Monday, August 16, 2010

“Vote of No Confidence” in ICE Leadership From Border Agents

Link to original article

“VOTE OF NO CONFIDENCE IN ICE DIRECTOR JOHN MORTON AND ODPP ASSISTANT DIRECTOR PHYLLIS COVEN” on June 11, 2010. The letter, acquired through sources, provides a litany of examples of how ICE’s mission is being skewed towards supporting an unflinching goal of amnesty by refusing to allow agents to do their job; allowing criminal aliens to roam free; depleting resources for key enforcement initiatives that preceded this administration; and misrepresenting facts and programs, demeaning the extent of the criminal alien problem and geared to support amnesty.

The letter, authored by ICE Union President Chris Crane, begins as follows, noting that all ICE union representatives have signed on to a unanimous “Vote of No Confidence” in ICE leadership:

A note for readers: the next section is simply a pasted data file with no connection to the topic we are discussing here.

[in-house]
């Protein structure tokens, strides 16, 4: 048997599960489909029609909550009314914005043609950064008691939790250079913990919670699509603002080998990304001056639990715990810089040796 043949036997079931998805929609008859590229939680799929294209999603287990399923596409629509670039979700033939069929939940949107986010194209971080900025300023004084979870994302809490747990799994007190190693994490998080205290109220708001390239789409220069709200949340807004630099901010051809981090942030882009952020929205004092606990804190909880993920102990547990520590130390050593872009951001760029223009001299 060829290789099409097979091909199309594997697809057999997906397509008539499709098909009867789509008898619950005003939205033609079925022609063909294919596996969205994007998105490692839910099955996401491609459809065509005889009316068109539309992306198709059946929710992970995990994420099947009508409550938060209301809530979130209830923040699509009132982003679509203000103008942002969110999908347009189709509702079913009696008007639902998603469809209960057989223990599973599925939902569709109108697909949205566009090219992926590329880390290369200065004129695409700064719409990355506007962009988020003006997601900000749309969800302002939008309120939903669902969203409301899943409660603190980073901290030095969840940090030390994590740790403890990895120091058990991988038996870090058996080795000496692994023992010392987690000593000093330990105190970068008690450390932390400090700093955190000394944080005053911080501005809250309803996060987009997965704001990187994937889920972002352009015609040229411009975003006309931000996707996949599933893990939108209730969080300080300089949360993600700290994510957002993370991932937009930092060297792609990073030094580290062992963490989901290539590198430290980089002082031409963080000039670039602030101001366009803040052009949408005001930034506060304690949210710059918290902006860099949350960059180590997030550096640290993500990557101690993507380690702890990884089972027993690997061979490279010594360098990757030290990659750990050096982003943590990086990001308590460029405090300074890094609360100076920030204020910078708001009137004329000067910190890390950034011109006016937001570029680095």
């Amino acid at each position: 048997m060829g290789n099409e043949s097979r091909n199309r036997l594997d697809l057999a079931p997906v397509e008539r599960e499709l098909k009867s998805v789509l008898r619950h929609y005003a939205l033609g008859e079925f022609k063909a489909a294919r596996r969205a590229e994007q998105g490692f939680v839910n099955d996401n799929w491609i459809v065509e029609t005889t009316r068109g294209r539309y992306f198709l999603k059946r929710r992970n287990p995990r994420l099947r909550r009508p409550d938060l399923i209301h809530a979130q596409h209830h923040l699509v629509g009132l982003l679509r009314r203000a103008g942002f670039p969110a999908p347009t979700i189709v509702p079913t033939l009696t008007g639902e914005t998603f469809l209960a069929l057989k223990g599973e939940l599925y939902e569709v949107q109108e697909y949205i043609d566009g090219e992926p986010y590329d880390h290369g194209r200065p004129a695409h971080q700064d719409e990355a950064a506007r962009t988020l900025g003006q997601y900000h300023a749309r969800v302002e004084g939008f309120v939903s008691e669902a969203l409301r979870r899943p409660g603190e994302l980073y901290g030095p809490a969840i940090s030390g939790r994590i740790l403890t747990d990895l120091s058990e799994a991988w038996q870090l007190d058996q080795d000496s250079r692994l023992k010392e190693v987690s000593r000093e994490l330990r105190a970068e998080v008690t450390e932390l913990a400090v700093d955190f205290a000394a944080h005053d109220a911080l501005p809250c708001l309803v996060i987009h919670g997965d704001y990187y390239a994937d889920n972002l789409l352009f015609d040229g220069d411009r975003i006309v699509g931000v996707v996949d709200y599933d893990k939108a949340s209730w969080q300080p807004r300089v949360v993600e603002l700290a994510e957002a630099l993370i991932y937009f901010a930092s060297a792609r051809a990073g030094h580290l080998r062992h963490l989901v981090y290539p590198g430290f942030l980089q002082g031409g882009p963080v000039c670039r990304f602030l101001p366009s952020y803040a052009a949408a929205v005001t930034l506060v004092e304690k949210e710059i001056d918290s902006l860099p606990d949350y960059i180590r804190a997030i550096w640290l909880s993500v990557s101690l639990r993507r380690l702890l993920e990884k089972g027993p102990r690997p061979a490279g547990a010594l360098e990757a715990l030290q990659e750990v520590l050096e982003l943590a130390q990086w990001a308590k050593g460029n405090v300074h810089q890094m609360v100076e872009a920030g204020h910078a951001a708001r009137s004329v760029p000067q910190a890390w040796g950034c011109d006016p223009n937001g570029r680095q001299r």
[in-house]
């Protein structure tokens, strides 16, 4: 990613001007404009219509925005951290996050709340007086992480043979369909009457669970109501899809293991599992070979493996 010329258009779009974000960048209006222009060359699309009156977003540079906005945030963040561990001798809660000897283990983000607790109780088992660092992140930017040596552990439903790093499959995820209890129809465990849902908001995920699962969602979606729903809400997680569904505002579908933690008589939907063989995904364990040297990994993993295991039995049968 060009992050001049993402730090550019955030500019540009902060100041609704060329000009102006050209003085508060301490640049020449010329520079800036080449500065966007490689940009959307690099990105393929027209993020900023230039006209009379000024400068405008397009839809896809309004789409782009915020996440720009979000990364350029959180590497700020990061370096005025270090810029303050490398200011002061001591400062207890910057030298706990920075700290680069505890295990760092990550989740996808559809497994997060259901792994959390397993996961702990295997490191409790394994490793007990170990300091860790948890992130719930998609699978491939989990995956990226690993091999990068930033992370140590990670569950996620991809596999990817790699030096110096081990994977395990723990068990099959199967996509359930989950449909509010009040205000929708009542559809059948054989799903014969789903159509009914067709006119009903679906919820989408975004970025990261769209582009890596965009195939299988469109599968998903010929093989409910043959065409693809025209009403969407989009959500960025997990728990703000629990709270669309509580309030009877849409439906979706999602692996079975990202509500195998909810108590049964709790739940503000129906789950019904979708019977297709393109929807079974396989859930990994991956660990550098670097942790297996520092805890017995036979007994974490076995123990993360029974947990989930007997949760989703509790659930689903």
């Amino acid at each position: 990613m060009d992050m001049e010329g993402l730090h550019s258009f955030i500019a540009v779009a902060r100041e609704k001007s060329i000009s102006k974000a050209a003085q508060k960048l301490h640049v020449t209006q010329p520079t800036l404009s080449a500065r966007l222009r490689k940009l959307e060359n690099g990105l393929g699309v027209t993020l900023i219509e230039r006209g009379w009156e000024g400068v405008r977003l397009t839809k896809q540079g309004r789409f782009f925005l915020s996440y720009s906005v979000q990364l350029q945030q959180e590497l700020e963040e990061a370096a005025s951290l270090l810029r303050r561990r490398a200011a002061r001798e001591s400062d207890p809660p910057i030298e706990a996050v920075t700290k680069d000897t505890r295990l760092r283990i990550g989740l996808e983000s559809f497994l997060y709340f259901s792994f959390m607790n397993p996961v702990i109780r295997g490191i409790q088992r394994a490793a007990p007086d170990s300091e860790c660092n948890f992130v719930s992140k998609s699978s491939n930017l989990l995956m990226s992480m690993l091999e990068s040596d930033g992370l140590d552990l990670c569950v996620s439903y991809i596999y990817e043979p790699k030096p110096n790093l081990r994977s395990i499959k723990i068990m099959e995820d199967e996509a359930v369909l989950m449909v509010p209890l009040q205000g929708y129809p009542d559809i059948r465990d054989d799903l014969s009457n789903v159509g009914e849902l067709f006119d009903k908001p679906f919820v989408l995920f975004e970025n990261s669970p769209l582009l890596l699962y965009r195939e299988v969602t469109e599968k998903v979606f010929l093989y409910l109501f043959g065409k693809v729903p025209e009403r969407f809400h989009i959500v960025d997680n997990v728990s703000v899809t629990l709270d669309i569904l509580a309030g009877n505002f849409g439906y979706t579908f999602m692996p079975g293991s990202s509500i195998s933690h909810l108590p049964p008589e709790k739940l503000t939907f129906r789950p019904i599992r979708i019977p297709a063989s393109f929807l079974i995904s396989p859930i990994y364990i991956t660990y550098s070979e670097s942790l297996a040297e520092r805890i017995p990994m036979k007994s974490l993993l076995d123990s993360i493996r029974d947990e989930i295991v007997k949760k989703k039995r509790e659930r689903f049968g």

On June 11, 2010, the National Immigration and Customs Enforcement Council and its constituent local representatives from around the nation, acting on behalf of approximately 7,000 ICE officers and employees from the ICE Office of Enforcement and Removal Operations (ERO), cast a unanimous “Vote of No Confidence” in the Director of Immigration and Customs Enforcement (ICE), John Morton, and the Assistant Director of the ICE Office of Detention Policy and Planning, (ODPP), Phyllis Coven.

Providing numerous facts the media and public have not been privy to, the letter relates ICE leadership dishonesty and failure to abide by their oath to uphold the law. The letter also outlines the importance of local law enforcement referrals to ICE, and the striking symbiotic relationship between local enforcement and ICE on immigration matters. Exemplary are these two bullets: